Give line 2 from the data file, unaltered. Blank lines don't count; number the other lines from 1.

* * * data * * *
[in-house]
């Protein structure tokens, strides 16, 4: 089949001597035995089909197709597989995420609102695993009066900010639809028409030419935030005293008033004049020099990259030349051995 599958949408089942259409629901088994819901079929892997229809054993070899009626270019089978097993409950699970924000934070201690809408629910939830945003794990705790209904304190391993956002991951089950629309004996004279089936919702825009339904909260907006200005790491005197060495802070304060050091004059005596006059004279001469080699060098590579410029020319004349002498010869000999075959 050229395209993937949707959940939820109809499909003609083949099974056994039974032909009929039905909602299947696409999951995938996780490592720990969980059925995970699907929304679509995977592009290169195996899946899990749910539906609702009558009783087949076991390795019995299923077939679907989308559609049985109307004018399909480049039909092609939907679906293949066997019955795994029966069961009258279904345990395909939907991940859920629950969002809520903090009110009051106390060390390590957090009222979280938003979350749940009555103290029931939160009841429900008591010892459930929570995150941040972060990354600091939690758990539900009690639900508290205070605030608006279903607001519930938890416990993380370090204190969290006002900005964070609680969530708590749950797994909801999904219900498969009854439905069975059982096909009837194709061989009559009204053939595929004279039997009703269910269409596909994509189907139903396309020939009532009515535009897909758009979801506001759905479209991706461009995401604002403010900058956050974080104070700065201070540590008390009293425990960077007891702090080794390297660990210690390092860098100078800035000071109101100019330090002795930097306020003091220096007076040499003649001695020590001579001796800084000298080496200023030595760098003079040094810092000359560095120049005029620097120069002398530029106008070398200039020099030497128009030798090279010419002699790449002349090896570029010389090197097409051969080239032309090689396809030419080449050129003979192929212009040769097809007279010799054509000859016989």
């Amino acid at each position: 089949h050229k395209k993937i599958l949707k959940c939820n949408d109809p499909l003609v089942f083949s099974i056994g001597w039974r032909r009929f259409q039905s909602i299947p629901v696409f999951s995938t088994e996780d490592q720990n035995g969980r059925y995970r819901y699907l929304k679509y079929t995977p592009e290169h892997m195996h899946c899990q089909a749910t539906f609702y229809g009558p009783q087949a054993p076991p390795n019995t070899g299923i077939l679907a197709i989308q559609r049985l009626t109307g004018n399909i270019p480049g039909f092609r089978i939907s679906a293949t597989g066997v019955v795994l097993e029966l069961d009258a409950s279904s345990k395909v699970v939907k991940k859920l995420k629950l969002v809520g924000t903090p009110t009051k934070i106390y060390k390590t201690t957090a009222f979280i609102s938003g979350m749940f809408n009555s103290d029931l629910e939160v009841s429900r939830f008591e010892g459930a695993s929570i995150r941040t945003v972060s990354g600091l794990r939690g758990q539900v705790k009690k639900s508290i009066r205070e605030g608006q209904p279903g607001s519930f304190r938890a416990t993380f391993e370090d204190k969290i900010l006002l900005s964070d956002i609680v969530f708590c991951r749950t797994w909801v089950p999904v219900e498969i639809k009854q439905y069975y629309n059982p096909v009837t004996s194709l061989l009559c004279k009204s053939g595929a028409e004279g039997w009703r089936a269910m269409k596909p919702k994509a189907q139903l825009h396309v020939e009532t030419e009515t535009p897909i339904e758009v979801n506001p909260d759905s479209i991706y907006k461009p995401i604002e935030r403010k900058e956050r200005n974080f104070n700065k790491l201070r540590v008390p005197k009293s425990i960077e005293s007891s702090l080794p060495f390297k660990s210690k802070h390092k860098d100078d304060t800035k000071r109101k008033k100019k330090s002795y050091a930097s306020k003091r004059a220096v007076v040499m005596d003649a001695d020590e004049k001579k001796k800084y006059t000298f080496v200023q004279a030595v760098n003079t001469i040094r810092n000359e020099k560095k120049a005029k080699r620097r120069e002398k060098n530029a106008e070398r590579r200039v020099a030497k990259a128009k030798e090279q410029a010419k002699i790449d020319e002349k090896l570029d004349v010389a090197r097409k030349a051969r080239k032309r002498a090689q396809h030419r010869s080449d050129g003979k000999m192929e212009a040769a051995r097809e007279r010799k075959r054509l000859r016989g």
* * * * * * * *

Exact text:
């Protein structure tokens, strides 16, 4: 089949001597035995089909197709597989995420609102695993009066900010639809028409030419935030005293008033004049020099990259030349051995 599958949408089942259409629901088994819901079929892997229809054993070899009626270019089978097993409950699970924000934070201690809408629910939830945003794990705790209904304190391993956002991951089950629309004996004279089936919702825009339904909260907006200005790491005197060495802070304060050091004059005596006059004279001469080699060098590579410029020319004349002498010869000999075959 050229395209993937949707959940939820109809499909003609083949099974056994039974032909009929039905909602299947696409999951995938996780490592720990969980059925995970699907929304679509995977592009290169195996899946899990749910539906609702009558009783087949076991390795019995299923077939679907989308559609049985109307004018399909480049039909092609939907679906293949066997019955795994029966069961009258279904345990395909939907991940859920629950969002809520903090009110009051106390060390390590957090009222979280938003979350749940009555103290029931939160009841429900008591010892459930929570995150941040972060990354600091939690758990539900009690639900508290205070605030608006279903607001519930938890416990993380370090204190969290006002900005964070609680969530708590749950797994909801999904219900498969009854439905069975059982096909009837194709061989009559009204053939595929004279039997009703269910269409596909994509189907139903396309020939009532009515535009897909758009979801506001759905479209991706461009995401604002403010900058956050974080104070700065201070540590008390009293425990960077007891702090080794390297660990210690390092860098100078800035000071109101100019330090002795930097306020003091220096007076040499003649001695020590001579001796800084000298080496200023030595760098003079040094810092000359560095120049005029620097120069002398530029106008070398200039020099030497128009030798090279010419002699790449002349090896570029010389090197097409051969080239032309090689396809030419080449050129003979192929212009040769097809007279010799054509000859016989």